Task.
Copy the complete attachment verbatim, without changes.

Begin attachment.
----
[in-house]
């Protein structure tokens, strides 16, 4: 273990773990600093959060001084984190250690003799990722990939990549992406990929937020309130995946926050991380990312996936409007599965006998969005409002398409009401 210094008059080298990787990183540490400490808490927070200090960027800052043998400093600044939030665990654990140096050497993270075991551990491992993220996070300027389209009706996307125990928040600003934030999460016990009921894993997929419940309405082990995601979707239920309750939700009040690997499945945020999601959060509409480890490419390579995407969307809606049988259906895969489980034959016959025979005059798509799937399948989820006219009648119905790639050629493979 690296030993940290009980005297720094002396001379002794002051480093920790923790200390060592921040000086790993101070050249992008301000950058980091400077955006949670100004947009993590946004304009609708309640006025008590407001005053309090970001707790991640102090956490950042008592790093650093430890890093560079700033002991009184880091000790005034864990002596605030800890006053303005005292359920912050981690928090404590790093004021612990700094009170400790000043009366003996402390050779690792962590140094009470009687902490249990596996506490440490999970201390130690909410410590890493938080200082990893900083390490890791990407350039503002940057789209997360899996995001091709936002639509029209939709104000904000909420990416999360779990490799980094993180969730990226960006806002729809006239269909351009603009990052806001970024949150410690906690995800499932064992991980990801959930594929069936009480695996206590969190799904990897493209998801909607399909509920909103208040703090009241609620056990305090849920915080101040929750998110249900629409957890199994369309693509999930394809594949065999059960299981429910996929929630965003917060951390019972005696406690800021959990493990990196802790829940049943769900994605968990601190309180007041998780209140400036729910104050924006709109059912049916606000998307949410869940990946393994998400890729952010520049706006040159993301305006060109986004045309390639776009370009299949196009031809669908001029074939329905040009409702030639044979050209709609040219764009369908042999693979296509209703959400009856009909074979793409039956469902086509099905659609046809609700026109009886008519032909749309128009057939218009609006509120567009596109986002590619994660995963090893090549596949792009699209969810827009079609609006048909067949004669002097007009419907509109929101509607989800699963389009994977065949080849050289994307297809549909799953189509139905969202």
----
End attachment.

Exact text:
[in-house]
């Protein structure tokens, strides 16, 4: 273990773990600093959060001084984190250690003799990722990939990549992406990929937020309130995946926050991380990312996936409007599965006998969005409002398409009401 210094008059080298990787990183540490400490808490927070200090960027800052043998400093600044939030665990654990140096050497993270075991551990491992993220996070300027389209009706996307125990928040600003934030999460016990009921894993997929419940309405082990995601979707239920309750939700009040690997499945945020999601959060509409480890490419390579995407969307809606049988259906895969489980034959016959025979005059798509799937399948989820006219009648119905790639050629493979 690296030993940290009980005297720094002396001379002794002051480093920790923790200390060592921040000086790993101070050249992008301000950058980091400077955006949670100004947009993590946004304009609708309640006025008590407001005053309090970001707790991640102090956490950042008592790093650093430890890093560079700033002991009184880091000790005034864990002596605030800890006053303005005292359920912050981690928090404590790093004021612990700094009170400790000043009366003996402390050779690792962590140094009470009687902490249990596996506490440490999970201390130690909410410590890493938080200082990893900083390490890791990407350039503002940057789209997360899996995001091709936002639509029209939709104000904000909420990416999360779990490799980094993180969730990226960006806002729809006239269909351009603009990052806001970024949150410690906690995800499932064992991980990801959930594929069936009480695996206590969190799904990897493209998801909607399909509920909103208040703090009241609620056990305090849920915080101040929750998110249900629409957890199994369309693509999930394809594949065999059960299981429910996929929630965003917060951390019972005696406690800021959990493990990196802790829940049943769900994605968990601190309180007041998780209140400036729910104050924006709109059912049916606000998307949410869940990946393994998400890729952010520049706006040159993301305006060109986004045309390639776009370009299949196009031809669908001029074939329905040009409702030639044979050209709609040219764009369908042999693979296509209703959400009856009909074979793409039956469902086509099905659609046809609700026109009886008519032909749309128009057939218009609006509120567009596109986002590619994660995963090893090549596949792009699209969810827009079609609006048909067949004669002097007009419907509109929101509607989800699963389009994977065949080849050289994307297809549909799953189509139905969202």